As I again read the answers given in Psalm 15 and Isaiah 33, I noted a common word which occurs not only here but in many other places in both the OT and the NT. That word is walk.
Generally speaking, once we as humans have learnt the art of walking at about 12-18 months old, we rarely think about it until something happens to prevent us from walking. Something temporary like a broken leg or a twisted ankle or even something very final like an accident causing paraplegia.
But it is also interesting, that when nothing hinders us, there are many ways to walk. Here are some synonyms for the word walk:
|stroll, saunter, amble, trudge, plod, hike, tramp, trek, march stride, wander, ramble, tread, prowl, promenade, roam, traipse and mosey along.|
The way we walk often reveals what is going on in our lives. For example, If we are busy with a lot on our plate, then we will often walk briskly with purpose, taking little time to “smell the roses” as we go. On the other hand, if we are ill or depressed, then our walk will often be slow with our body language revealing obvious signs of the sickness or sadness or confusion within.
No wonder walk is such a common and important word in the Bible. It is a very intentional word and it reveals so much about our condition – physically, emotionally and spiritually.
Let me quote some important verses in the OT with the word walk in them:
Firstly, Deuteronomy 10:12-13
12 And now, Israel, what does the Lord your God ask of you but to fear the Lord your God, to walk in obedience to him, to love him, to serve the Lord your God with all your heart and with all your soul, 13 and to observe the Lord’s commands and decrees that I am giving you today for your own good?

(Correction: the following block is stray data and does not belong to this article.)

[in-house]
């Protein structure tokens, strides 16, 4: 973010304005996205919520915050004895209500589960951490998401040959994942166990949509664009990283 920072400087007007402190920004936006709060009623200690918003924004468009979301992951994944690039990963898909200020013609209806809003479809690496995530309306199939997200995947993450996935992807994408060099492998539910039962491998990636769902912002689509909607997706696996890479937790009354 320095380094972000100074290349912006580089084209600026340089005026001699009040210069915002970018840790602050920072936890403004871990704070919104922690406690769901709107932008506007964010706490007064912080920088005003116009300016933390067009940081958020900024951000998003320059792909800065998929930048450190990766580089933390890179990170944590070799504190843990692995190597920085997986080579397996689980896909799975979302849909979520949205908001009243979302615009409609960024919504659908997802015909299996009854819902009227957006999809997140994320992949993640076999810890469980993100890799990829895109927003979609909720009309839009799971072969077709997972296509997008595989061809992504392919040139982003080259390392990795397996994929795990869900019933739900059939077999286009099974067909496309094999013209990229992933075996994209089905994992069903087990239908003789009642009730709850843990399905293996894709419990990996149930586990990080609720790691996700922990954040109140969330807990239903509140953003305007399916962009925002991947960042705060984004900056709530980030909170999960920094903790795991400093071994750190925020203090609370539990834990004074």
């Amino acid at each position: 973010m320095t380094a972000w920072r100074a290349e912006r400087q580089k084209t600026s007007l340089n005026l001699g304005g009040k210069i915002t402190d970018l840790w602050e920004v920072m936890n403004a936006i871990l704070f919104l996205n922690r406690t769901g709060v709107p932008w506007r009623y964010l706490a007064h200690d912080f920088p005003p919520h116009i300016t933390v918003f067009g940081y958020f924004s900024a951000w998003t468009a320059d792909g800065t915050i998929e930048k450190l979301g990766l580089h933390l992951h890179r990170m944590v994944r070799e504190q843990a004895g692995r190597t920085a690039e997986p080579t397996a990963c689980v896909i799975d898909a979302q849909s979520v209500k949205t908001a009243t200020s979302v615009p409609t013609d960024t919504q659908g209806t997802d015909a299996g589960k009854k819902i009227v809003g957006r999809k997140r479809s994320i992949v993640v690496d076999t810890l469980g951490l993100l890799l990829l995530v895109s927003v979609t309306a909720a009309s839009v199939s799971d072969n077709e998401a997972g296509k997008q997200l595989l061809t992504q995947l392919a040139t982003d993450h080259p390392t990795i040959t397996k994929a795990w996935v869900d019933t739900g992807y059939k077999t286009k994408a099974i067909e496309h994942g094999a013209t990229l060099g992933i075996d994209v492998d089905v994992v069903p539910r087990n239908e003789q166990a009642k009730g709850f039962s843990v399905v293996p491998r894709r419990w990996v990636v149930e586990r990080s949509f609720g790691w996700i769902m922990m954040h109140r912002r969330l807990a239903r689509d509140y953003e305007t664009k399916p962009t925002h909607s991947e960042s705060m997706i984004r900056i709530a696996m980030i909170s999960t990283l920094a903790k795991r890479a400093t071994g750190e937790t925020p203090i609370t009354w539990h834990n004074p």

Secondly, Micah 6:6-8
6 With what shall I come before the Lord and bow down before the exalted God? Shall I come before him with burnt offerings, with calves a year old? 7 Will the Lord be pleased with thousands of rams, with ten thousand rivers of olive oil? Shall I offer my firstborn for my transgression, the fruit of my body for the sin of my soul? 8 He has shown you, O mortal, what is good. And what does the Lord require of you? To act justly and to love mercy and to walk humbly with your God.
And then in the NT:
12 When Jesus spoke again to the people, he said, “I am the light of the world. Whoever follows me will never walk in darkness, but will have the light of life.”
And 1 John 1:5-7
5 This is the message we have heard from him and declare to you: God is light; in him there is no darkness at all. 6 If we claim to have fellowship with him and yet walk in the darkness, we lie and do not live out the truth. 7 But if we walk in the light, as he is in the light, we have fellowship with one another, and the blood of Jesus, his Son, purifies us from all sin.
And so, to the answer to the question “who can come into the presence of God?” Psalm 15: 2 says:
The one whose walk is blameless, who does what is righteous, who speaks the truth from their heart;
3 whose tongue utters no slander, who does no wrong to a neighbour, and casts no slur on others; 4 who despises a vile person but honours those who fear the Lord; who keeps an oath even when it hurts, and does not change their mind; 5 who lends money to the poor without interest; who does not accept a bribe against the innocent.
Psalm 24:4 says:
4 The one who has clean hands and a pure heart, who does not trust in an idol or swear by a false god.
And Isaiah 33 says:
15 Those who walk righteously and speak what is right, who reject gain from extortion and keep their hands from accepting bribes, who stop their ears against plots of murder and shut their eyes against contemplating evil—
So, how are we walking today? To use the language of the Bible:
Are we walking in ‘obedience to Him’? Are we walking ‘humbly before our God’? Are we walking in the ‘light’ or in ‘darkness’? Is our walk ‘blameless’? Is our walk ‘righteous’? And the verses above describe what all this looks like.
Of course, none of us will always walk as we should, we will often fail, but, it seems that here, in the simple word, walk, we have the answer to the Psalmist’s question. As we walk in the ways of God we can be confident to ‘come before the Lord’ and be able to have ‘fellowship with one another’ knowing that ‘the blood of Jesus, God’s Son, cleanses us from all sin.’
“Blessed are all who fear the Lord, who walk in His ways.” (Psalm 128:1)
Father, just as we appreciate what a privilege it is to be able to walk well physically, then help us to walk spiritually in a way that reveals our heart for you and the people around us. Amen.